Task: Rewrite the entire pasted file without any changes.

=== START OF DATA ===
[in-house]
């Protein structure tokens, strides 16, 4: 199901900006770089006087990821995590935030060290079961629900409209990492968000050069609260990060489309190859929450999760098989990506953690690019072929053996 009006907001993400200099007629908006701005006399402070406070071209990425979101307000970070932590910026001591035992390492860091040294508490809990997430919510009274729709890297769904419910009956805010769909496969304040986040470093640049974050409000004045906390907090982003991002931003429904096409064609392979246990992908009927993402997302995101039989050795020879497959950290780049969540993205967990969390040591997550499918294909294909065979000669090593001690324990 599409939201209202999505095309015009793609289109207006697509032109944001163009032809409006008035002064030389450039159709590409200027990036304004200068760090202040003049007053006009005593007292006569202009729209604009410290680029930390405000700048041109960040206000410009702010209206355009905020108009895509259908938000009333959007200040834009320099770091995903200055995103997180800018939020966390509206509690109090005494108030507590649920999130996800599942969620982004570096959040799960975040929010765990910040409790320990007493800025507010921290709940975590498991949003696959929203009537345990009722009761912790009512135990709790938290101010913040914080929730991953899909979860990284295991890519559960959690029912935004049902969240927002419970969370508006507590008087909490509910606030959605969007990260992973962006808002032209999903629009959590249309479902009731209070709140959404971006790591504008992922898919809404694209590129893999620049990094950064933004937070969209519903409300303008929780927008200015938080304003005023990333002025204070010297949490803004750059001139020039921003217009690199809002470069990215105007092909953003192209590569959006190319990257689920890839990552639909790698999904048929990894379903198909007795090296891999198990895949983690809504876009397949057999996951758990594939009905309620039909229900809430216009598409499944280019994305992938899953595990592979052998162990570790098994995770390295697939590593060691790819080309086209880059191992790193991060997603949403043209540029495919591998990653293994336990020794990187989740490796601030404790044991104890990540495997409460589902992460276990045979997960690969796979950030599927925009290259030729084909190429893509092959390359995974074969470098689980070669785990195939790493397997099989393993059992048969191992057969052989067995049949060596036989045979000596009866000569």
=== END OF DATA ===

[in-house]
């Protein structure tokens, strides 16, 4: 199901900006770089006087990821995590935030060290079961629900409209990492968000050069609260990060489309190859929450999760098989990506953690690019072929053996 009006907001993400200099007629908006701005006399402070406070071209990425979101307000970070932590910026001591035992390492860091040294508490809990997430919510009274729709890297769904419910009956805010769909496969304040986040470093640049974050409000004045906390907090982003991002931003429904096409064609392979246990992908009927993402997302995101039989050795020879497959950290780049969540993205967990969390040591997550499918294909294909065979000669090593001690324990 599409939201209202999505095309015009793609289109207006697509032109944001163009032809409006008035002064030389450039159709590409200027990036304004200068760090202040003049007053006009005593007292006569202009729209604009410290680029930390405000700048041109960040206000410009702010209206355009905020108009895509259908938000009333959007200040834009320099770091995903200055995103997180800018939020966390509206509690109090005494108030507590649920999130996800599942969620982004570096959040799960975040929010765990910040409790320990007493800025507010921290709940975590498991949003696959929203009537345990009722009761912790009512135990709790938290101010913040914080929730991953899909979860990284295991890519559960959690029912935004049902969240927002419970969370508006507590008087909490509910606030959605969007990260992973962006808002032209999903629009959590249309479902009731209070709140959404971006790591504008992922898919809404694209590129893999620049990094950064933004937070969209519903409300303008929780927008200015938080304003005023990333002025204070010297949490803004750059001139020039921003217009690199809002470069990215105007092909953003192209590569959006190319990257689920890839990552639909790698999904048929990894379903198909007795090296891999198990895949983690809504876009397949057999996951758990594939009905309620039909229900809430216009598409499944280019994305992938899953595990592979052998162990570790098994995770390295697939590593060691790819080309086209880059191992790193991060997603949403043209540029495919591998990653293994336990020794990187989740490796601030404790044991104890990540495997409460589902992460276990045979997960690969796979950030599927925009290259030729084909190429893509092959390359995974074969470098689980070669785990195939790493397997099989393993059992048969191992057969052989067995049949060596036989045979000596009866000569």